Wrecking crews will begin demolition on two Seffner homes Wednesday morning that are located on either side of a deadly sinkhole.
The homes, located at 238 and 242 Faithway Drive, were evacuated in February and condemned April 1.
Jeff Bush lost his life on February 28 when a sinkhole opened up under his bedroom. Bush was swallowed up and could not be rescued by his brother who ran into the room to help him.
Rescue crews lowered devices into the hole looking for any signs of life. However, there weren't any. Then, after engineers determined the home was not on stable enough ground to try and recover Bush's body, the home was demolished and the hole filled in turning the property into a makeshift graveyard.
"It is just going to finally be nice to have it over," said Vikki Brook, a neighbor who lives directly across from the tragic sight.
The families who lived in the homes adjacent to Bush's were allowed to retrieve some of their belongings. Since being forced from their homes, a fence and caution tape have gone up preventing and warning people to not go near the property.
"I feel sorry for them," said Charles Hollaway, a neighbor. "I grew up with them."
The fence has become a place for mourners to hang flowers and crosses. The sidewalk has become a place for people to write their condolences. The site has drawn national media along with spectators.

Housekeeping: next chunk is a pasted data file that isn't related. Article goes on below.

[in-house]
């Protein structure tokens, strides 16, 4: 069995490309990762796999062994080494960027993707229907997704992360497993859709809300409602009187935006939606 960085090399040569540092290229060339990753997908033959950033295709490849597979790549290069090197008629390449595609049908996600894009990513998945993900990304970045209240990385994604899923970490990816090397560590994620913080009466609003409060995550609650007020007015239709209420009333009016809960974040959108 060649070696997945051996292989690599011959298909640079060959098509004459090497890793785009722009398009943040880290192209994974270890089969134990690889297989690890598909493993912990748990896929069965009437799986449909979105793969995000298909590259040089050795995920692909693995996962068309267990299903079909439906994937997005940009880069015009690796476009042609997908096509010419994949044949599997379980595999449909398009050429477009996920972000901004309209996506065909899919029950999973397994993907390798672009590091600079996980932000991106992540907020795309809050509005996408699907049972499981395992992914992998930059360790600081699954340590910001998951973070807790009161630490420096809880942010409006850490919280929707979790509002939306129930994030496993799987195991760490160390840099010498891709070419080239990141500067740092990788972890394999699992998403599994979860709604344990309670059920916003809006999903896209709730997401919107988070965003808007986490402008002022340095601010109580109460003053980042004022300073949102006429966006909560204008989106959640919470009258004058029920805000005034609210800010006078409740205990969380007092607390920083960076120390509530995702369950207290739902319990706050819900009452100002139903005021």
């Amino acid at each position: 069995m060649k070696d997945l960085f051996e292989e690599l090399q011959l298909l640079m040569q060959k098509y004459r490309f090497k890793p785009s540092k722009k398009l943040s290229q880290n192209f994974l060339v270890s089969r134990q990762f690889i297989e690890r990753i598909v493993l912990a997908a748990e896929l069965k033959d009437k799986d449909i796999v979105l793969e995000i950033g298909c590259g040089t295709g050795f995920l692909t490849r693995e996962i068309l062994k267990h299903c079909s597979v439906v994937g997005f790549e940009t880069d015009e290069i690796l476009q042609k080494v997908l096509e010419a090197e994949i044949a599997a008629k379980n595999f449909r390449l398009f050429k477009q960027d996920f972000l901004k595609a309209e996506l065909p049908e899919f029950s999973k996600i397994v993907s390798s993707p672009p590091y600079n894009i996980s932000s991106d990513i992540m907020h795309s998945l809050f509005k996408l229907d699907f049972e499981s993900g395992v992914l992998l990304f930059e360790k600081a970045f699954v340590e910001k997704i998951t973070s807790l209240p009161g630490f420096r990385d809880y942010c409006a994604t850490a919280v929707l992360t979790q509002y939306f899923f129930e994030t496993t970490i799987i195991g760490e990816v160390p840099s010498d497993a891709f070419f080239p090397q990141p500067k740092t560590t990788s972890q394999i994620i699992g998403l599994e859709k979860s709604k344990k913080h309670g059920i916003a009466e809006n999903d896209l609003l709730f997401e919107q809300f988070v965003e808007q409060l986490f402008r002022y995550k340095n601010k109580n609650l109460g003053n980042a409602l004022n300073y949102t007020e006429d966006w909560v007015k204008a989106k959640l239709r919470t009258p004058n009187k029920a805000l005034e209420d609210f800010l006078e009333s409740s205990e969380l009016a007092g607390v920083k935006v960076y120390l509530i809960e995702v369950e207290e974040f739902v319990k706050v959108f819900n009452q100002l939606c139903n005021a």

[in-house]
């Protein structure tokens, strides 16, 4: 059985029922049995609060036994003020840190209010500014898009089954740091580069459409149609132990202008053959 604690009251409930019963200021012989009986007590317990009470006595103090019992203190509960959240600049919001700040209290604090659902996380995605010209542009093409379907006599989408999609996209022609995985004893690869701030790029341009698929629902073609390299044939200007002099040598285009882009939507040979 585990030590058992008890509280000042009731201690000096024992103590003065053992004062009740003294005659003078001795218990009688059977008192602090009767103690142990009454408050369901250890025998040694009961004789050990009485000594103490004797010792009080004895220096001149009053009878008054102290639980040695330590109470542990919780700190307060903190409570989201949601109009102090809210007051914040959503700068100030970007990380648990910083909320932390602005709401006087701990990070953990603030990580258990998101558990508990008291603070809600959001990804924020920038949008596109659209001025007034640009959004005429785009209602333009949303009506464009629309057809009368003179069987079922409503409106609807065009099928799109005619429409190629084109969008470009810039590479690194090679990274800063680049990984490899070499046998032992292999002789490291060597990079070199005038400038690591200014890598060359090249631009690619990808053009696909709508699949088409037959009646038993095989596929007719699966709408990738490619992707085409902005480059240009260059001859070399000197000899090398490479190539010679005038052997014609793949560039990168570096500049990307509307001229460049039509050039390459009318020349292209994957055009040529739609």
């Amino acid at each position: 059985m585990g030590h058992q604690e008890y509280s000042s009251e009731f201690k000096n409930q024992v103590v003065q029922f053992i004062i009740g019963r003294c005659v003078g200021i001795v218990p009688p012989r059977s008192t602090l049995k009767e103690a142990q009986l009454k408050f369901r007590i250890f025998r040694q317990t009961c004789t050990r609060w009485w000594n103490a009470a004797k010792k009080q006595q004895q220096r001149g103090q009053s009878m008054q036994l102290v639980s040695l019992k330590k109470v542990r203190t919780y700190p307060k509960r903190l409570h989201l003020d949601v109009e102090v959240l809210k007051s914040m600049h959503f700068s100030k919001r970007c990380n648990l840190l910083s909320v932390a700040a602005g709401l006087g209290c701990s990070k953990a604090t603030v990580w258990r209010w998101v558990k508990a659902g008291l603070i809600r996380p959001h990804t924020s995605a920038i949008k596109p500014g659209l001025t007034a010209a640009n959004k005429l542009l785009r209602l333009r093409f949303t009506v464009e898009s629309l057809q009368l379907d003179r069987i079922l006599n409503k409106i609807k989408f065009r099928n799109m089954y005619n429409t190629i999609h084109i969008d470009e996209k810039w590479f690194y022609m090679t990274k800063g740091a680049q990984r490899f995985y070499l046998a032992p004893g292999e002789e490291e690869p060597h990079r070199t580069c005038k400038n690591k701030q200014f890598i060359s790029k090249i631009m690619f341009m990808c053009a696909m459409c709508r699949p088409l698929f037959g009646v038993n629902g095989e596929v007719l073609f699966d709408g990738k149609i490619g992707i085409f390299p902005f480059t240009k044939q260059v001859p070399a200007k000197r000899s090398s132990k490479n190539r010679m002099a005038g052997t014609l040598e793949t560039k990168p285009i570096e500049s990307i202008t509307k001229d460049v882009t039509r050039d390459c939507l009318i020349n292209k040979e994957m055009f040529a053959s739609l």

But for those in the area, the site has become hard to face.
"Honestly, I haven't done yard work in two months," Brook explained.
Brook said she wants normalcy to return to the neighborhood.
"We still have cars that drive by and stop and take pictures," she added.
Brook hopes the demolition will detour people from stopping and driving by.
Demolition will be conducted by II Meyer Corp, a private demolition company, and will be overseen by Hillsborough County Code Enforcement. A long reach excavator and a backhoe excavator will be used for this work. It is expected that this effort will go on through Friday.
Faithway Drive to the north of the site and Devonwoode Place will be closed to traffic to allow heavy equipment and dump trucks to come and go from the site.
Engineers determined the homes cannot be saved after cost estimates indicated that repairs to the properties would exceed 50 percent of their value. The engineering tests conducted on the properties that lead to that determination included cone penetrometer tests, electrical surveys, and use of ground-penetrating radar.
ABC Action News did try contacting the families that were forced from these home but did not immediately hear back.
Neighbors said the Bush family, who stayed at a home across the street when the tragedy took place, no longer reside in the area.